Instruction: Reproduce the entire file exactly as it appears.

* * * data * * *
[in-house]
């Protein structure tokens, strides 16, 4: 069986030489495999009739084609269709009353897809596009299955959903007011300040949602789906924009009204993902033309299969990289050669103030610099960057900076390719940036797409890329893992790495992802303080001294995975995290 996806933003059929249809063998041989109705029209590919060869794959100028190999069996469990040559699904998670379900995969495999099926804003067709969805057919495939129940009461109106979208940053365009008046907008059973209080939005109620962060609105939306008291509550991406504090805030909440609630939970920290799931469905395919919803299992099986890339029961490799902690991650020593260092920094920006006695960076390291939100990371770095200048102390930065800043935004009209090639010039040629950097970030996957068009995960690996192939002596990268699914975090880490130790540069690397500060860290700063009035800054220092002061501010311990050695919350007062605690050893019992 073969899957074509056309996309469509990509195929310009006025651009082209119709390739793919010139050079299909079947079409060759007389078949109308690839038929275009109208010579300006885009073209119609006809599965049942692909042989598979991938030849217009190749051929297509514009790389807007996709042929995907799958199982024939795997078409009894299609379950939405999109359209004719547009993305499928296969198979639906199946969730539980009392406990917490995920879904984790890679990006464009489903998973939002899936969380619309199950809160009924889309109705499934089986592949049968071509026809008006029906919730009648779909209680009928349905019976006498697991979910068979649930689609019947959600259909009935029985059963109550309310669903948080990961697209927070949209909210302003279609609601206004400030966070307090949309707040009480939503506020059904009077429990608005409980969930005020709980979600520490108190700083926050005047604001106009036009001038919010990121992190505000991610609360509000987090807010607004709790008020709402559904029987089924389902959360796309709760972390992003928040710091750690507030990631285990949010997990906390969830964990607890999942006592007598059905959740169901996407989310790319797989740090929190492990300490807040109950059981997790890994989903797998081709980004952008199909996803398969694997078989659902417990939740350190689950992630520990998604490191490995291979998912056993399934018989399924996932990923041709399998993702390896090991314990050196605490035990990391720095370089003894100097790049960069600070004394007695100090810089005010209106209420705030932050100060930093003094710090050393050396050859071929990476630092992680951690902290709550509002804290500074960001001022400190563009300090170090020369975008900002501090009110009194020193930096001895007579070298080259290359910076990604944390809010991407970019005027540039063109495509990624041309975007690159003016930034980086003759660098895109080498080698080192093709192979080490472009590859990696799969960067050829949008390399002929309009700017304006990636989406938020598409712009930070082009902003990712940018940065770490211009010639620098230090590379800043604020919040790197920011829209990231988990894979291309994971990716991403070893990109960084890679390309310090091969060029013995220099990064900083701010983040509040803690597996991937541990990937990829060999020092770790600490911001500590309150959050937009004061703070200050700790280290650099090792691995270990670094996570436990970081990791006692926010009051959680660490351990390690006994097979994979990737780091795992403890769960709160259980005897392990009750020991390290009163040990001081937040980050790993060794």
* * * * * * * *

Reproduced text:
[in-house]
């Protein structure tokens, strides 16, 4: 069986030489495999009739084609269709009353897809596009299955959903007011300040949602789906924009009204993902033309299969990289050669103030610099960057900076390719940036797409890329893992790495992802303080001294995975995290 996806933003059929249809063998041989109705029209590919060869794959100028190999069996469990040559699904998670379900995969495999099926804003067709969805057919495939129940009461109106979208940053365009008046907008059973209080939005109620962060609105939306008291509550991406504090805030909440609630939970920290799931469905395919919803299992099986890339029961490799902690991650020593260092920094920006006695960076390291939100990371770095200048102390930065800043935004009209090639010039040629950097970030996957068009995960690996192939002596990268699914975090880490130790540069690397500060860290700063009035800054220092002061501010311990050695919350007062605690050893019992 073969899957074509056309996309469509990509195929310009006025651009082209119709390739793919010139050079299909079947079409060759007389078949109308690839038929275009109208010579300006885009073209119609006809599965049942692909042989598979991938030849217009190749051929297509514009790389807007996709042929995907799958199982024939795997078409009894299609379950939405999109359209004719547009993305499928296969198979639906199946969730539980009392406990917490995920879904984790890679990006464009489903998973939002899936969380619309199950809160009924889309109705499934089986592949049968071509026809008006029906919730009648779909209680009928349905019976006498697991979910068979649930689609019947959600259909009935029985059963109550309310669903948080990961697209927070949209909210302003279609609601206004400030966070307090949309707040009480939503506020059904009077429990608005409980969930005020709980979600520490108190700083926050005047604001106009036009001038919010990121992190505000991610609360509000987090807010607004709790008020709402559904029987089924389902959360796309709760972390992003928040710091750690507030990631285990949010997990906390969830964990607890999942006592007598059905959740169901996407989310790319797989740090929190492990300490807040109950059981997790890994989903797998081709980004952008199909996803398969694997078989659902417990939740350190689950992630520990998604490191490995291979998912056993399934018989399924996932990923041709399998993702390896090991314990050196605490035990990391720095370089003894100097790049960069600070004394007695100090810089005010209106209420705030932050100060930093003094710090050393050396050859071929990476630092992680951690902290709550509002804290500074960001001022400190563009300090170090020369975008900002501090009110009194020193930096001895007579070298080259290359910076990604944390809010991407970019005027540039063109495509990624041309975007690159003016930034980086003759660098895109080498080698080192093709192979080490472009590859990696799969960067050829949008390399002929309009700017304006990636989406938020598409712009930070082009902003990712940018940065770490211009010639620098230090590379800043604020919040790197920011829209990231988990894979291309994971990716991403070893990109960084890679390309310090091969060029013995220099990064900083701010983040509040803690597996991937541990990937990829060999020092770790600490911001500590309150959050937009004061703070200050700790280290650099090792691995270990670094996570436990970081990791006692926010009051959680660490351990390690006994097979994979990737780091795992403890769960709160259980005897392990009750020991390290009163040990001081937040980050790993060794």